Setting Standards for Safety: The IEEE Cybersecurity Initiative
by Robin Hegg
The IEEE has been helping engineers identify and fight against cyberattacks for more than three decades. The IEEE Symposium on Security and Privacy just marked its 35th anniversary in 2015. Moving forward with their work, in 2014, the IEEE Computer Society and the IEEE Future Directions Committee joined together to form the IEEE Cybersecurity Initiative (CYBSI). CYBSI works to improve the understanding of cybersecurity and to bring focus to the areas where more security and knowledge is needed.
CYBSI launched the IEEE Center for Secure Design (CSD) to shift the focus in cybersecurity from identifying viruses and bugs to identifying common design flaws that leave software vulnerable to attacks. Flaws in software’s architecture and design are responsible for about half of all security breaches. Studying the most common of these flaws can help software architects to learn from these mistakes and build software that is more secure by design. CYBSI’s chair, IEEE Senior Member Greg Shannon, says, “Now is the time not only for better defensive measures but also for cybersecurity standards and best practices that consider the entire technology life cycle.”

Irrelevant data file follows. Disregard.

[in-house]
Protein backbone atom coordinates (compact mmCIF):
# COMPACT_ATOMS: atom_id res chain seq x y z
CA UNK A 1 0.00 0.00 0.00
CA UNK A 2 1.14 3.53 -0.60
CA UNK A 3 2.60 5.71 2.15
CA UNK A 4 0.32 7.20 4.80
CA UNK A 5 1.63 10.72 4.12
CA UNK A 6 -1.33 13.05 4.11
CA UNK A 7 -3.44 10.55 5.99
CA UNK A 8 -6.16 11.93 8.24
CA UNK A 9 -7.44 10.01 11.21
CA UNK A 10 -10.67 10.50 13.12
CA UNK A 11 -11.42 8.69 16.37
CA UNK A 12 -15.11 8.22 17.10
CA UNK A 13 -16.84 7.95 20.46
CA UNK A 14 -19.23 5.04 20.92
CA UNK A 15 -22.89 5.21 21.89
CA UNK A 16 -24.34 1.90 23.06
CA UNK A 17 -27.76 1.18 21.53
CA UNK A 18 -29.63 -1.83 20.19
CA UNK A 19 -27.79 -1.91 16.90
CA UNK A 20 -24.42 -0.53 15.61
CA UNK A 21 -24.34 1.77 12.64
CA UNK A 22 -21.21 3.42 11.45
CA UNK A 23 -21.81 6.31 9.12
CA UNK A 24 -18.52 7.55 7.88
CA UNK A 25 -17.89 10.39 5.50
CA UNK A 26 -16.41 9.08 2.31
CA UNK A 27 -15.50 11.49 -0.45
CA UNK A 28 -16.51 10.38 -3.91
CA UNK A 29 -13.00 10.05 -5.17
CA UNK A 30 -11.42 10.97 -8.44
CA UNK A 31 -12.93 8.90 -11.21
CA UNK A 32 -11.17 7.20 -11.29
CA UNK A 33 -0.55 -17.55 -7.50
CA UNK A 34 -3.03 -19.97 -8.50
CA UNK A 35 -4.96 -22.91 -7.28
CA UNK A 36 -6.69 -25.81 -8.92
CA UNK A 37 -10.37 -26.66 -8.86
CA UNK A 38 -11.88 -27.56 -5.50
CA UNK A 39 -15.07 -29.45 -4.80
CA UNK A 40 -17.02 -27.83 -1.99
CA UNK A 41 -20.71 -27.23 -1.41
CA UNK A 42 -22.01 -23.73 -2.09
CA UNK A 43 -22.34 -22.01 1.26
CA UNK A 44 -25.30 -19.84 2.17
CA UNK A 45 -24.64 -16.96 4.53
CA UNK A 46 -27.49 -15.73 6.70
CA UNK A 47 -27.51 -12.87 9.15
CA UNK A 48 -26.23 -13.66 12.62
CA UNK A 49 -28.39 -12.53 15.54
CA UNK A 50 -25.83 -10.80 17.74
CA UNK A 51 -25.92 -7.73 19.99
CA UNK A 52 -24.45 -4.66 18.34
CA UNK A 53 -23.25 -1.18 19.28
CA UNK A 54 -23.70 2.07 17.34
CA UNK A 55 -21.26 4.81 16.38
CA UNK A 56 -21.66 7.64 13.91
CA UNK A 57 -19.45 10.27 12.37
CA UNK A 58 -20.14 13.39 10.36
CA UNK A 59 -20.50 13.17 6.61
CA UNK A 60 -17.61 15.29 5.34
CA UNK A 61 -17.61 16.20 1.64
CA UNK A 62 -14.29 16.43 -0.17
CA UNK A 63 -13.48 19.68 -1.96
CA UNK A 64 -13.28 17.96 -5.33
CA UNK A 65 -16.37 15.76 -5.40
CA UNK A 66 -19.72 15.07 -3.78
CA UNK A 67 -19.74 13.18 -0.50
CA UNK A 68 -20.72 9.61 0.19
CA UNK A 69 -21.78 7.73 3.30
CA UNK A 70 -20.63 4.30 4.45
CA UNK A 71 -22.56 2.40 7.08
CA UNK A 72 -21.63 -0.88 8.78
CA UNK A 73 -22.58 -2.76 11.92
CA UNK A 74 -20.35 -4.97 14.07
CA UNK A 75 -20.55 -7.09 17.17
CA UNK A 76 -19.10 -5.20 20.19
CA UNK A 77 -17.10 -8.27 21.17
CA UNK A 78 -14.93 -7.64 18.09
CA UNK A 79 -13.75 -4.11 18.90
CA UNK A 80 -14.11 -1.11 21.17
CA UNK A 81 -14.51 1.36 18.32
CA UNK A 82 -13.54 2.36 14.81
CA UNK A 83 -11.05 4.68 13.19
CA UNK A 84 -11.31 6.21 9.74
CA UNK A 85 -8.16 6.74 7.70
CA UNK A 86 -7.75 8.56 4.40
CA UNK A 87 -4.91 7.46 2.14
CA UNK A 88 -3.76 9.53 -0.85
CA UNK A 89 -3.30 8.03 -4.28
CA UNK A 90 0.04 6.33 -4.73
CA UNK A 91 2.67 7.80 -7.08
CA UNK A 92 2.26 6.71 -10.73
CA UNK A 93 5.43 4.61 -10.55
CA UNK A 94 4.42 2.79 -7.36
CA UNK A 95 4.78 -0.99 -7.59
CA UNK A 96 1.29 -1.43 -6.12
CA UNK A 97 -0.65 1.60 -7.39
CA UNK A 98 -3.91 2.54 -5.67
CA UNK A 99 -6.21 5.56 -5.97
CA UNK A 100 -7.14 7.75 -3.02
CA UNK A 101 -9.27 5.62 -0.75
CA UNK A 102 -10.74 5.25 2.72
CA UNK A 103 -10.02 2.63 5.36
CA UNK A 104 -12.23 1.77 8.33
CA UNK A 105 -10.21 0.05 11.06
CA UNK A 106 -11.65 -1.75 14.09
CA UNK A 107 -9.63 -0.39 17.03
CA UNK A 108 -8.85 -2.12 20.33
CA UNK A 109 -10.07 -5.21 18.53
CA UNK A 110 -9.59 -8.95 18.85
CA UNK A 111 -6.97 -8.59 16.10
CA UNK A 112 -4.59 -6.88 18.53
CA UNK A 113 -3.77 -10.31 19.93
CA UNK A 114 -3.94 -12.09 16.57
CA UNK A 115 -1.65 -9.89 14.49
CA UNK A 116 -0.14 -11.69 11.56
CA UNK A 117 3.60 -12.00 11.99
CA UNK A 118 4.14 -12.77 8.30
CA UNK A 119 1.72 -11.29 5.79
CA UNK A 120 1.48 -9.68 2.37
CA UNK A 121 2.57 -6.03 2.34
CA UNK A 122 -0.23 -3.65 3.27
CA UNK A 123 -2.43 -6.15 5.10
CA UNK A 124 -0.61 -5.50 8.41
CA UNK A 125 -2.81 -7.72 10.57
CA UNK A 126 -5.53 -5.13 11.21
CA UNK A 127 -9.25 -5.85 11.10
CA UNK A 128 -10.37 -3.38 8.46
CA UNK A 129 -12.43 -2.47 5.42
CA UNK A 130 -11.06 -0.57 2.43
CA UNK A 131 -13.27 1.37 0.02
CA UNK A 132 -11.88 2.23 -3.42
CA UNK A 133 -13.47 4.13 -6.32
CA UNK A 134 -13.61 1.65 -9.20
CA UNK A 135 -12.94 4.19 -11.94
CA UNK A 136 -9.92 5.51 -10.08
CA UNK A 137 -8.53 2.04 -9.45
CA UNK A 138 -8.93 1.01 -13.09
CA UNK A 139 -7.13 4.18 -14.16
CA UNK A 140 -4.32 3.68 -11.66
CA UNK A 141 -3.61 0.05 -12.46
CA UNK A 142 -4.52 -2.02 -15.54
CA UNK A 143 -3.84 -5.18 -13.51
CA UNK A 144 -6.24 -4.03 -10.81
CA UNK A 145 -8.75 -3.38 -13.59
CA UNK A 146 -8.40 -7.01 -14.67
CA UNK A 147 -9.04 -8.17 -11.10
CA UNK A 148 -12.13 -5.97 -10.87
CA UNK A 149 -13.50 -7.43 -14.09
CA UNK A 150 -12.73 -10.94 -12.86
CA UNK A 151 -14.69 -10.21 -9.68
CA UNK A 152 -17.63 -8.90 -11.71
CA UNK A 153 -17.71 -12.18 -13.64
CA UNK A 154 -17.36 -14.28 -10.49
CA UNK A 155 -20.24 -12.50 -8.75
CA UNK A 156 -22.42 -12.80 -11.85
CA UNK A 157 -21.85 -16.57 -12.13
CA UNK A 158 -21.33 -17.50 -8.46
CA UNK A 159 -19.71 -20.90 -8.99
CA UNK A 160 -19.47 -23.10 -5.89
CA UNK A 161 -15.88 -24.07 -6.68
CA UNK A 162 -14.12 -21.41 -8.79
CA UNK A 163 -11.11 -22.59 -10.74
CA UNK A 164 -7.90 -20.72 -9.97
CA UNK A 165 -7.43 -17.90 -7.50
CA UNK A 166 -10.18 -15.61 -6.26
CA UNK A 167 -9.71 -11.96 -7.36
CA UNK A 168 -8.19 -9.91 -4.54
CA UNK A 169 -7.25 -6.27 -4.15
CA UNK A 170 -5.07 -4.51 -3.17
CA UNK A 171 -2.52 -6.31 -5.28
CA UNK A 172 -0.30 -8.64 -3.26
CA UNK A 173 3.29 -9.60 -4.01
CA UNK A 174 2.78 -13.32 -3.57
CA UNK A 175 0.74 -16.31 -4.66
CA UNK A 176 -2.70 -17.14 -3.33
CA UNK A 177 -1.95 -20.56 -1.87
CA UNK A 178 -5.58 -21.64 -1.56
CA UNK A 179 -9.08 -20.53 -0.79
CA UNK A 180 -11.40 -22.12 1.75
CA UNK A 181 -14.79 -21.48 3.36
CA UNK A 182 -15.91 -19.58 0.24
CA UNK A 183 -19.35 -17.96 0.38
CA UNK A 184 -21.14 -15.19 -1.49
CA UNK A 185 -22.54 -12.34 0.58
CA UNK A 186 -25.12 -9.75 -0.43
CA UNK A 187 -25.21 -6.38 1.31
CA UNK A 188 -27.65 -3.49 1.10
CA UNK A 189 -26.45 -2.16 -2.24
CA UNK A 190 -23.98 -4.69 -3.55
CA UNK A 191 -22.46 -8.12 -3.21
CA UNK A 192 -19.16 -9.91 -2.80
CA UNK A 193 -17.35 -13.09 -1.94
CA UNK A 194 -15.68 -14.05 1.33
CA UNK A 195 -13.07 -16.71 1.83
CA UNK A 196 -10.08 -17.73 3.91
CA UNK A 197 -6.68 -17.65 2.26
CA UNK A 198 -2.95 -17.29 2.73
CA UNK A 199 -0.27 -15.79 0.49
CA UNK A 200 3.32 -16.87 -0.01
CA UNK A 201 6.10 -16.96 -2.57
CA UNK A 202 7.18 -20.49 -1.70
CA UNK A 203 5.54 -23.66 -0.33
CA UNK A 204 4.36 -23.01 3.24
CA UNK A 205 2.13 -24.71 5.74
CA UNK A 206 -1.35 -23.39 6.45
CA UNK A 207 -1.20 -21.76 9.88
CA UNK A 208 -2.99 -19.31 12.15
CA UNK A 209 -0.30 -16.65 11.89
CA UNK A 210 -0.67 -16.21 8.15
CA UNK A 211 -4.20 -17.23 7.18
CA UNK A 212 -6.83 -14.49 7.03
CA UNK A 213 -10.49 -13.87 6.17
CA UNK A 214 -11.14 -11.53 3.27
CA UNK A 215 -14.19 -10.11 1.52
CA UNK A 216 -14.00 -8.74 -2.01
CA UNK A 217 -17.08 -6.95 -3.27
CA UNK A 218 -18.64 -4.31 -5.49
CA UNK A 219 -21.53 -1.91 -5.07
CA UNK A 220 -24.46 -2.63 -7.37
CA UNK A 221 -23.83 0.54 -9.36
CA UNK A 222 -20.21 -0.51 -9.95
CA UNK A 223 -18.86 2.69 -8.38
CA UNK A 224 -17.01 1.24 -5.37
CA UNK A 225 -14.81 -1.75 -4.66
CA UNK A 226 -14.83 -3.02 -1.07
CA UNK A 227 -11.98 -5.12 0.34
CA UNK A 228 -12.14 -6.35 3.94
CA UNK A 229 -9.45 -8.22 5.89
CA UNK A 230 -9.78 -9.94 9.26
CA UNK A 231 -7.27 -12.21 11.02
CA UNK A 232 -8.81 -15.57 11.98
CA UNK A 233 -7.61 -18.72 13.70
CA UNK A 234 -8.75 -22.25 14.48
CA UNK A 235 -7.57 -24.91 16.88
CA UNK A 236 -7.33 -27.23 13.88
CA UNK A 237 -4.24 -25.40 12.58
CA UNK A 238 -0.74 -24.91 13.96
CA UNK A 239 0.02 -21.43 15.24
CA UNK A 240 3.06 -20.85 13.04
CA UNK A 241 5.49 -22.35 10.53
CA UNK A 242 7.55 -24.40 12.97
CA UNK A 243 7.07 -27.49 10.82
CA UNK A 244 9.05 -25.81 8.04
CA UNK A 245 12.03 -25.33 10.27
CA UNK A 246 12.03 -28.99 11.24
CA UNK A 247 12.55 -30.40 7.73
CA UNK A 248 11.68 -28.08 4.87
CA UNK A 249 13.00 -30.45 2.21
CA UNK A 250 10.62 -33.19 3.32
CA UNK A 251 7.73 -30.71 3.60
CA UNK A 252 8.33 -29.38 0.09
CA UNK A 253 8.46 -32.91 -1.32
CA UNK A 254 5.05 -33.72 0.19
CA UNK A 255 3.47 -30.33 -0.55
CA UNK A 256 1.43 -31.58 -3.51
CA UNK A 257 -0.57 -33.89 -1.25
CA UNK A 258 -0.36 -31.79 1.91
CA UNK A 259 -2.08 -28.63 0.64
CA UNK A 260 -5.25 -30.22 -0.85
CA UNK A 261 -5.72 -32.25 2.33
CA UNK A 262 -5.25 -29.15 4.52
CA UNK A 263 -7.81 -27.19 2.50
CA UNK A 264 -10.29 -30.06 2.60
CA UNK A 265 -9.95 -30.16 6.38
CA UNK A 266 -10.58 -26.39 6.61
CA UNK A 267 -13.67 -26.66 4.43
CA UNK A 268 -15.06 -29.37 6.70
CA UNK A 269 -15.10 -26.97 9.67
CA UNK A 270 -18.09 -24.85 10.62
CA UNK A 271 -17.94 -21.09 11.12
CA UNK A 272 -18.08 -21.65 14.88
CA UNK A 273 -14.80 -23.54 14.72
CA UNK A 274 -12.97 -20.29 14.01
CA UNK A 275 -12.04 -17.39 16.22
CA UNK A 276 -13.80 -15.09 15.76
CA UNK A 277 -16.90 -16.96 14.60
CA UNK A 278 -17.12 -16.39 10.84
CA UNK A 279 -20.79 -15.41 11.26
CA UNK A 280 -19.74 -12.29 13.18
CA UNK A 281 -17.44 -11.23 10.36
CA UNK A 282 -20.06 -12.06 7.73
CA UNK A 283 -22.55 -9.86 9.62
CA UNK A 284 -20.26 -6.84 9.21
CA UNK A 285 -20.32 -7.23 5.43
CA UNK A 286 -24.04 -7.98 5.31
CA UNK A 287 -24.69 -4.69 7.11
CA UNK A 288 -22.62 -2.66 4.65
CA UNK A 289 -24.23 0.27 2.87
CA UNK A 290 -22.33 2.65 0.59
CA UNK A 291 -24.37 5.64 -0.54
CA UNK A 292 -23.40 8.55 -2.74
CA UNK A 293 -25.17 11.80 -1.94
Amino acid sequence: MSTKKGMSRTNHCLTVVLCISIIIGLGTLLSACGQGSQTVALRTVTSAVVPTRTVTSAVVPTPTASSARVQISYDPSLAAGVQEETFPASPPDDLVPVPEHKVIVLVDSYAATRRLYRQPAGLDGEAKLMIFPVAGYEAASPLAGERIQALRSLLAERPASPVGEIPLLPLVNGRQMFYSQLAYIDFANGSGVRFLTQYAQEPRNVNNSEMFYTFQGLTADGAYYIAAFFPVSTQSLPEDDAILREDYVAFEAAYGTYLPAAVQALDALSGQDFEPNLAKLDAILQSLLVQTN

The CYBSI is also working to set standards for professional credentials for cybersecurity specialists. This will help to ensure that trained and experienced cybersecurity experts are available and that those hiring them can feel confident that their employees have the skills needed. The largest cybersecurity certification program currently available is the Certified Information Systems Security Professional (CISSP). CYBSI is calling for additional certifications within specialized fields and for a corresponding code of ethics. Since one way of ensuring a program’s safety is learning how to break into it, a code of ethics would help to keep experts with these skills working on the side of security.
IEEE also hosts a number of cybersecurity conferences, including the IEEE Symposium on Security and Privacy, the IEEE International Symposium on Hardware-Oriented Security and Trust, and the IEEE International Symposium on Technologies for Homeland Security. IEEE publications like IEEE Security and Privacy help to keep cybersecurity professionals informed and sharing their knowledge with one another.